The UAE’s expanding trade agreements with Turkey, India, Indonesia and Israel, in addition to pre-existing deals within the Arab world, forge connections to new markets encompassing more than 2.2 billion people and entwining the country’s economy with a remarkable 10 per cent of global economy.

In a bold demonstration of the UAE's commitment to confronting obstacles and fostering alliances as a resolute and long-lasting strategy, President Sheikh Mohamed recently opted to withdraw Abu Dhabi's bid to host the 2026 World Bank and International Monetary Fund meeting. In a conciliatory gesture, Sheikh Mohamed extended his support to Doha as a prospective host.

During the donor conference for the 2023 Humanitarian Response Plan for Yemen, the Minister of State, Noura Al Kaabi, expressed the UAE's commitment to aiding the Yemeni people and called for international efforts to achieve peace in Yemen in 2023. The UAE has already provided Yemen with $6.6bn in aid since 2015, and this year it will continue its support for reconstruction and rehabilitation projects with approximately $325 million.

In a trailblazing move in 2018, the UAE engaged with the Assad regime, despite scant support from fellow Arab nations. This stance has since gained traction, with key regional players, including Egypt and Saudi Arabia, following suit in the wake of the Turkey-Syria earthquake, marking a watershed moment in the UAE's ascent as an Arab trendsetter. Last Sunday, Sheikh Mohamed received Syrian President Bashar Al Assad in Abu Dhabi, where the two leaders discussed the stability in the Middle East.

Internationally, the UAE played a pivotal role in facilitating a prisoner swap agreement between Russia and Ukraine, which was reportedly linked to the resumption of Russian ammonia exports to Asia and Africa via Ukrainian Black Sea ports. Moreover, Abu Dhabi and Riyadh mediated the release of American basketball player Brittney Griner from Russia through another prisoner swap that took place after Sheikh Mohamed’s visit to Moscow last October.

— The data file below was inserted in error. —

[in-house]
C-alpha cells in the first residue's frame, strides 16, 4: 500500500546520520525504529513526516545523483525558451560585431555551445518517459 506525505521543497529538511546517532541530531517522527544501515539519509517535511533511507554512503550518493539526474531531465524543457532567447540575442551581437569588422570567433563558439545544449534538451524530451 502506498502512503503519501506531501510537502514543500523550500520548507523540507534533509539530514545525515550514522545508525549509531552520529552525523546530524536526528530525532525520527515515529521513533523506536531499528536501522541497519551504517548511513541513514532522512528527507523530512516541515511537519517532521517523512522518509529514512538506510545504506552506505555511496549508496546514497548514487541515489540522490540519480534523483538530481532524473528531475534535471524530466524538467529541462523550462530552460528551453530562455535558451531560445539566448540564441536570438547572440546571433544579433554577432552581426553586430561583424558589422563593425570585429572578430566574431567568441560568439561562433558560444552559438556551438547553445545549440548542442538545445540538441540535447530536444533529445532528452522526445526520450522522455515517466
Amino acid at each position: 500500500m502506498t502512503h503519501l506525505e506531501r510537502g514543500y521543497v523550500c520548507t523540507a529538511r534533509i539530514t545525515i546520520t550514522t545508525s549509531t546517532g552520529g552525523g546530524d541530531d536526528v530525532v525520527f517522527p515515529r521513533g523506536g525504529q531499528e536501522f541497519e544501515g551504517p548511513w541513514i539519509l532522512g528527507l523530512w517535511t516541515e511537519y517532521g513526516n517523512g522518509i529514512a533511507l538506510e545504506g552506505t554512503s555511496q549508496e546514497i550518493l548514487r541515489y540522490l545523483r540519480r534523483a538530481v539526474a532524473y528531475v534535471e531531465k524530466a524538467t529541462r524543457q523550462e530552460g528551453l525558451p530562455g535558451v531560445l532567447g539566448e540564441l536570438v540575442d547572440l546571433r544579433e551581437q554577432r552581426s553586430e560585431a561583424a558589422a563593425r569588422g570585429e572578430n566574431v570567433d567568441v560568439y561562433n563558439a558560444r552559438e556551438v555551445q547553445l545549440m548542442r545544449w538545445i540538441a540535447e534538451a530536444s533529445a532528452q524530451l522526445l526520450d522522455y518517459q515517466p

The Great Mosque of al-Nuri under reconstruction after being bombed by ISIS. Haider Husseini/ The National

Further, the UAE's notable standing as the 10th-most influential soft power player globally and the top-ranked Middle Eastern nation, according to the Global Soft Power Index, emphasises its expanding influence on the global scene. The UAE's unwavering commitment to enhancing its soft-power capabilities, as evidenced by hosting prestigious events such as Expo 2020, increasing foreign aid allocations, and embarking on a Mars mission, bears witness to its steadfast ambition to become a formidable force in global affairs.

Showcasing its soft power and commitment to promoting hope and tolerance, the UAE has forged a partnership with Unesco, in pursuit of the visionary "Revive the Spirit of Mosul" initiative. This co-operative endeavour aims to breathe new life into Mosul's historic architecture and treasured heritage sites, with a particular focus on reconstructing the city's famed Al Nouri Mosque and its 45-metre tall Al Hadba minaret, a landmark built in 1172 by Seljuk ruler Nour Al Din Zanki, which bestowed upon Mosul its nickname, Al Hadba. Also, the UAE's generous $50m grant has facilitated the restoration of the famous Dominican Al Saa'a Church and Al Tahera Catholic Church, underscoring the nation's ongoing dedication to the preservation of cultural legacies and the advancement of global understanding and tolerance.

Nestled on the banks of the Tigris River in northern Iraq, the historic city of Mosul – whose name in Arabic signifies "The Connector" – has served as a vibrant nexus of cultures, civilisations and faiths. A crucial hub of commerce on the Silk Road, Mosul has welcomed a diverse array of communities, including Arabs, Kurds, Turkmen, Assyrians and Armenians, as well as Muslims, Christians and Jews. The city's 2014 capture and subsequent three-year occupation by ISIS was a targeted assault on the ideals and symbolism that Mosul has long embodied. The commitment to rebuild the city is a powerful counter-message, affirming the restoration of public spaces as a means to foster co-existence, tolerance and hope for a brighter future.

However, the UAE's ambition to become the "Switzerland of the Middle East" is not without its challenges. One major challenge the country faces is competition from other regional players, who are also seeking to establish themselves as dominant political and economic centres in the region.

The Middle East is a challenging and enduring neighbourhood made for marathon runners, not for sprinters. The UAE is a marathoner, guided by the values of “Zayed Doctrine” of positive communication, regional dialogue good neighbourliness, stability, development and prosperity.

Its first strategic choice is to be more Swiss and less Spartan.

Published: March 21, 2023, 2:00 PM
Updated: March 22, 2023, 7:15 PM